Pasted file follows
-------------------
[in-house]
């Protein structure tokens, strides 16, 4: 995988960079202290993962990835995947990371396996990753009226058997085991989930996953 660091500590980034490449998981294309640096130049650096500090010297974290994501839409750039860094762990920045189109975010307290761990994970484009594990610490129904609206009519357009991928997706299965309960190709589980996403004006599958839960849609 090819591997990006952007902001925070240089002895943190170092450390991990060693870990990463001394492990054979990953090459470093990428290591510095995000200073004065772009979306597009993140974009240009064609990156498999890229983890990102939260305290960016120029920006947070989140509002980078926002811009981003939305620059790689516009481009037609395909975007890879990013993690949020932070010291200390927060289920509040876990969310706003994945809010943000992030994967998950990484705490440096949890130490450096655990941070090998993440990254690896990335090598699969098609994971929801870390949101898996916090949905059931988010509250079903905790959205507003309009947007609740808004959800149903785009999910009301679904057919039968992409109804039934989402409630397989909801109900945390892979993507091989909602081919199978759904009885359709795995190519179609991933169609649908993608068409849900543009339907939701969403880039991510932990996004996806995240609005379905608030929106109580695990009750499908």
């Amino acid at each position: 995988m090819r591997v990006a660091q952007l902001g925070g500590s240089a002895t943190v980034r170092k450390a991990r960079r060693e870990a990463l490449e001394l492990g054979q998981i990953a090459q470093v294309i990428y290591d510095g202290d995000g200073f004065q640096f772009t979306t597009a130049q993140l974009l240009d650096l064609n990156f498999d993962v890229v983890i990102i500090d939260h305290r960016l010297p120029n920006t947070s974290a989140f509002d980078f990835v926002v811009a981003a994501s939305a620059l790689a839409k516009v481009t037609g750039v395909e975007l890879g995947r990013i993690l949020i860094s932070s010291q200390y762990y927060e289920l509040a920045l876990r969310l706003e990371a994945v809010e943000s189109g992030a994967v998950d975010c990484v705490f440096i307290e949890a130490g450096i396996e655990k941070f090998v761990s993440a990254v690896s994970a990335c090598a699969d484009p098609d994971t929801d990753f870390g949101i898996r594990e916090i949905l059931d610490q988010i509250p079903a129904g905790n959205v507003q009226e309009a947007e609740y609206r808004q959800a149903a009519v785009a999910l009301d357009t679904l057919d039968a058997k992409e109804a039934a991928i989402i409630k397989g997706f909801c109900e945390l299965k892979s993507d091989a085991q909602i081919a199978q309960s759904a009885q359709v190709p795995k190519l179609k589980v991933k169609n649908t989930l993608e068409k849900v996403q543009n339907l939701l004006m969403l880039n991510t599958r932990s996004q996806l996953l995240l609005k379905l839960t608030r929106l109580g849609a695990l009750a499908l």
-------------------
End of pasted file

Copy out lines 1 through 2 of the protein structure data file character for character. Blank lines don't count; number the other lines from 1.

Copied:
[in-house]
């Protein structure tokens, strides 16, 4: 995988960079202290993962990835995947990371396996990753009226058997085991989930996953 660091500590980034490449998981294309640096130049650096500090010297974290994501839409750039860094762990920045189109975010307290761990994970484009594990610490129904609206009519357009991928997706299965309960190709589980996403004006599958839960849609 090819591997990006952007902001925070240089002895943190170092450390991990060693870990990463001394492990054979990953090459470093990428290591510095995000200073004065772009979306597009993140974009240009064609990156498999890229983890990102939260305290960016120029920006947070989140509002980078926002811009981003939305620059790689516009481009037609395909975007890879990013993690949020932070010291200390927060289920509040876990969310706003994945809010943000992030994967998950990484705490440096949890130490450096655990941070090998993440990254690896990335090598699969098609994971929801870390949101898996916090949905059931988010509250079903905790959205507003309009947007609740808004959800149903785009999910009301679904057919039968992409109804039934989402409630397989909801109900945390892979993507091989909602081919199978759904009885359709795995190519179609991933169609649908993608068409849900543009339907939701969403880039991510932990996004996806995240609005379905608030929106109580695990009750499908």